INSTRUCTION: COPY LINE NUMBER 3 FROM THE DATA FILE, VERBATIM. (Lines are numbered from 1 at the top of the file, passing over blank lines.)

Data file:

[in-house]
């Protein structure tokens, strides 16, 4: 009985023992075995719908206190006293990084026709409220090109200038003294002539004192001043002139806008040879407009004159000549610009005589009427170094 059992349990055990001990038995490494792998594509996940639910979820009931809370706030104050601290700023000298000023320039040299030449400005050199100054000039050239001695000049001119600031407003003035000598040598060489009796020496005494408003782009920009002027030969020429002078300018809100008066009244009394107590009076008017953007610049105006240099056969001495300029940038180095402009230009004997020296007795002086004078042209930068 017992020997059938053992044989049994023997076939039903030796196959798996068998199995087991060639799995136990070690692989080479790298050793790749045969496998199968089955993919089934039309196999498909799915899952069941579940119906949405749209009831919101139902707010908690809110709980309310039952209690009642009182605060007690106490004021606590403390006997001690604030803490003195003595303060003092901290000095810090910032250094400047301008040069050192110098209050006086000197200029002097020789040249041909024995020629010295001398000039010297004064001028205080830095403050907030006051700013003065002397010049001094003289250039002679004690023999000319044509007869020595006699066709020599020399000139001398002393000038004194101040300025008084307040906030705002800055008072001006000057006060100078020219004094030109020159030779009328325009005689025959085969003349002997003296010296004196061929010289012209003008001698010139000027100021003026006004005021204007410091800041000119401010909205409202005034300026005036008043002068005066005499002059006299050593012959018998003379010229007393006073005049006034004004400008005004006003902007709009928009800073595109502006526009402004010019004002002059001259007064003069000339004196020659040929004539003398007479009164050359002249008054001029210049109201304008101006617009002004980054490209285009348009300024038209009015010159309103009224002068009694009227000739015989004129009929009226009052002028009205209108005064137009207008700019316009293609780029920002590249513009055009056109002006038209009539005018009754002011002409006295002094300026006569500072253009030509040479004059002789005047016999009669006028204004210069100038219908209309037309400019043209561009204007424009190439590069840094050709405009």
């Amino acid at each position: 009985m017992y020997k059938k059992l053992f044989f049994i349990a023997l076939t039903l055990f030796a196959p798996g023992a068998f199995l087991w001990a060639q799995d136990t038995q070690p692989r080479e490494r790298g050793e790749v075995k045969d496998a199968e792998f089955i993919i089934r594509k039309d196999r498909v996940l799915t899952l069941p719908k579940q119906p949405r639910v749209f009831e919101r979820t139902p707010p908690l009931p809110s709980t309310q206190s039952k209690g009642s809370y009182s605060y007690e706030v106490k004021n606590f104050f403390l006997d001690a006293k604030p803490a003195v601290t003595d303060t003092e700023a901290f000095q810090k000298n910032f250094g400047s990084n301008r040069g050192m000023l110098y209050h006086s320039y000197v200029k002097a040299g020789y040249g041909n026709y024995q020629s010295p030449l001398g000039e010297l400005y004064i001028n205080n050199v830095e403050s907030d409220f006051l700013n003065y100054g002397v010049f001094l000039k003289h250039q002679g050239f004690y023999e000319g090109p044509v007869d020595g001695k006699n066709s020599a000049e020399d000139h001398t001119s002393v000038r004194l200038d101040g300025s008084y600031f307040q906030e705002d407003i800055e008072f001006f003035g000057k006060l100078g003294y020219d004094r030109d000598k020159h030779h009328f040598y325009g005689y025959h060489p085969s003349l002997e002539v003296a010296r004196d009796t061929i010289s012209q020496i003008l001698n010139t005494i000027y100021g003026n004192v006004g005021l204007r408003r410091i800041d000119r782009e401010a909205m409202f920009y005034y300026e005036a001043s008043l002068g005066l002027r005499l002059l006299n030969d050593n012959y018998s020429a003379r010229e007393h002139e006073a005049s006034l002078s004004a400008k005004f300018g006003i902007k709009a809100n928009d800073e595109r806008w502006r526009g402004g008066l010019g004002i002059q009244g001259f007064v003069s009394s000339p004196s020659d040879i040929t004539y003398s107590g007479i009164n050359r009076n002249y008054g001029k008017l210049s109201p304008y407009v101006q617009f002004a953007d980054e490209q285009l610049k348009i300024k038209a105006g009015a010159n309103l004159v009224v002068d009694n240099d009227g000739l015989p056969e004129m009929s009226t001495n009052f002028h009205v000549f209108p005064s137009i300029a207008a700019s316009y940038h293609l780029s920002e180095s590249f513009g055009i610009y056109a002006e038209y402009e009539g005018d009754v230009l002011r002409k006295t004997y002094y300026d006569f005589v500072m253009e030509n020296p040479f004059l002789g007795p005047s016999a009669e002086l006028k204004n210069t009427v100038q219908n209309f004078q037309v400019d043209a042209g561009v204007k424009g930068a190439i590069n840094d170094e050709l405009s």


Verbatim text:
């Amino acid at each position: 009985m017992y020997k059938k059992l053992f044989f049994i349990a023997l076939t039903l055990f030796a196959p798996g023992a068998f199995l087991w001990a060639q799995d136990t038995q070690p692989r080479e490494r790298g050793e790749v075995k045969d496998a199968e792998f089955i993919i089934r594509k039309d196999r498909v996940l799915t899952l069941p719908k579940q119906p949405r639910v749209f009831e919101r979820t139902p707010p908690l009931p809110s709980t309310q206190s039952k209690g009642s809370y009182s605060y007690e706030v106490k004021n606590f104050f403390l006997d001690a006293k604030p803490a003195v601290t003595d303060t003092e700023a901290f000095q810090k000298n910032f250094g400047s990084n301008r040069g050192m000023l110098y209050h006086s320039y000197v200029k002097a040299g020789y040249g041909n026709y024995q020629s010295p030449l001398g000039e010297l400005y004064i001028n205080n050199v830095e403050s907030d409220f006051l700013n003065y100054g002397v010049f001094l000039k003289h250039q002679g050239f004690y023999e000319g090109p044509v007869d020595g001695k006699n066709s020599a000049e020399d000139h001398t001119s002393v000038r004194l200038d101040g300025s008084y600031f307040q906030e705002d407003i800055e008072f001006f003035g000057k006060l100078g003294y020219d004094r030109d000598k020159h030779h009328f040598y325009g005689y025959h060489p085969s003349l002997e002539v003296a010296r004196d009796t061929i010289s012209q020496i003008l001698n010139t005494i000027y100021g003026n004192v006004g005021l204007r408003r410091i800041d000119r782009e401010a909205m409202f920009y005034y300026e005036a001043s008043l002068g005066l002027r005499l002059l006299n030969d050593n012959y018998s020429a003379r010229e007393h002139e006073a005049s006034l002078s004004a400008k005004f300018g006003i902007k709009a809100n928009d800073e595109r806008w502006r526009g402004g008066l010019g004002i002059q009244g001259f007064v003069s009394s000339p004196s020659d040879i040929t004539y003398s107590g007479i009164n050359r009076n002249y008054g001029k008017l210049s109201p304008y407009v101006q617009f002004a953007d980054e490209q285009l610049k348009i300024k038209a105006g009015a010159n309103l004159v009224v002068d009694n240099d009227g000739l015989p056969e004129m009929s009226t001495n009052f002028h009205v000549f209108p005064s137009i300029a207008a700019s316009y940038h293609l780029s920002e180095s590249f513009g055009i610009y056109a002006e038209y402009e009539g005018d009754v230009l002011r002409k006295t004997y002094y300026d006569f005589v500072m253009e030509n020296p040479f004059l002789g007795p005047s016999a009669e002086l006028k204004n210069t009427v100038q219908n209309f004078q037309v400019d043209a042209g561009v204007k424009g930068a190439i590069n840094d170094e050709l405009s």